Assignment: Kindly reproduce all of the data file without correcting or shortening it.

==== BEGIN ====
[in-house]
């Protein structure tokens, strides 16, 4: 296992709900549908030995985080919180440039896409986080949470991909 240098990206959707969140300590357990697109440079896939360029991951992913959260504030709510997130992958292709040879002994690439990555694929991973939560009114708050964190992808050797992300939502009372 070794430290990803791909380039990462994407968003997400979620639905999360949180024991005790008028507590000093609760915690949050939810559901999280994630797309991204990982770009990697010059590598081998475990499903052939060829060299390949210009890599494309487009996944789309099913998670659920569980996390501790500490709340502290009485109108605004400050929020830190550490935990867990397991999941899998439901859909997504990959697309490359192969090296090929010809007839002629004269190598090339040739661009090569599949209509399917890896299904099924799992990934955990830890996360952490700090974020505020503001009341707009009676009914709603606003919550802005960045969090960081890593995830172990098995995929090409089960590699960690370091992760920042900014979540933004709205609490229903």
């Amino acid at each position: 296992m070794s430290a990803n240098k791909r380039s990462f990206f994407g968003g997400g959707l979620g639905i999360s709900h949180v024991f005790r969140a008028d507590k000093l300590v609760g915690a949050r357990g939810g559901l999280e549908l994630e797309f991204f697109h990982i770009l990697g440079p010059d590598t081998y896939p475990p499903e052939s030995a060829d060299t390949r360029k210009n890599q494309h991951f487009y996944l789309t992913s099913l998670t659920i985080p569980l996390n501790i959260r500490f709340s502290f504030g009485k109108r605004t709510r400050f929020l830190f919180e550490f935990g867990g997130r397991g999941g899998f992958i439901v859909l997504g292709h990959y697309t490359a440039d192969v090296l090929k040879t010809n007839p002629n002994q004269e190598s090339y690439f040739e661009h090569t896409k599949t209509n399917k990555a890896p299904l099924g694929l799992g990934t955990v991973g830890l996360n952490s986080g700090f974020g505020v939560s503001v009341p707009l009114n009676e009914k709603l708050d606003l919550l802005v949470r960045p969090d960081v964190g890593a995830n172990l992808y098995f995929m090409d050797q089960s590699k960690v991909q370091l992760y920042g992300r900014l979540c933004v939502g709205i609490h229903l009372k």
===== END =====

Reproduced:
[in-house]
């Protein structure tokens, strides 16, 4: 296992709900549908030995985080919180440039896409986080949470991909 240098990206959707969140300590357990697109440079896939360029991951992913959260504030709510997130992958292709040879002994690439990555694929991973939560009114708050964190992808050797992300939502009372 070794430290990803791909380039990462994407968003997400979620639905999360949180024991005790008028507590000093609760915690949050939810559901999280994630797309991204990982770009990697010059590598081998475990499903052939060829060299390949210009890599494309487009996944789309099913998670659920569980996390501790500490709340502290009485109108605004400050929020830190550490935990867990397991999941899998439901859909997504990959697309490359192969090296090929010809007839002629004269190598090339040739661009090569599949209509399917890896299904099924799992990934955990830890996360952490700090974020505020503001009341707009009676009914709603606003919550802005960045969090960081890593995830172990098995995929090409089960590699960690370091992760920042900014979540933004709205609490229903």
């Amino acid at each position: 296992m070794s430290a990803n240098k791909r380039s990462f990206f994407g968003g997400g959707l979620g639905i999360s709900h949180v024991f005790r969140a008028d507590k000093l300590v609760g915690a949050r357990g939810g559901l999280e549908l994630e797309f991204f697109h990982i770009l990697g440079p010059d590598t081998y896939p475990p499903e052939s030995a060829d060299t390949r360029k210009n890599q494309h991951f487009y996944l789309t992913s099913l998670t659920i985080p569980l996390n501790i959260r500490f709340s502290f504030g009485k109108r605004t709510r400050f929020l830190f919180e550490f935990g867990g997130r397991g999941g899998f992958i439901v859909l997504g292709h990959y697309t490359a440039d192969v090296l090929k040879t010809n007839p002629n002994q004269e190598s090339y690439f040739e661009h090569t896409k599949t209509n399917k990555a890896p299904l099924g694929l799992g990934t955990v991973g830890l996360n952490s986080g700090f974020g505020v939560s503001v009341p707009l009114n009676e009914k709603l708050d606003l919550l802005v949470r960045p969090d960081v964190g890593a995830n172990l992808y098995f995929m090409d050797q089960s590699k960690v991909q370091l992760y920042g992300r900014l979540c933004v939502g709205i609490h229903l009372k």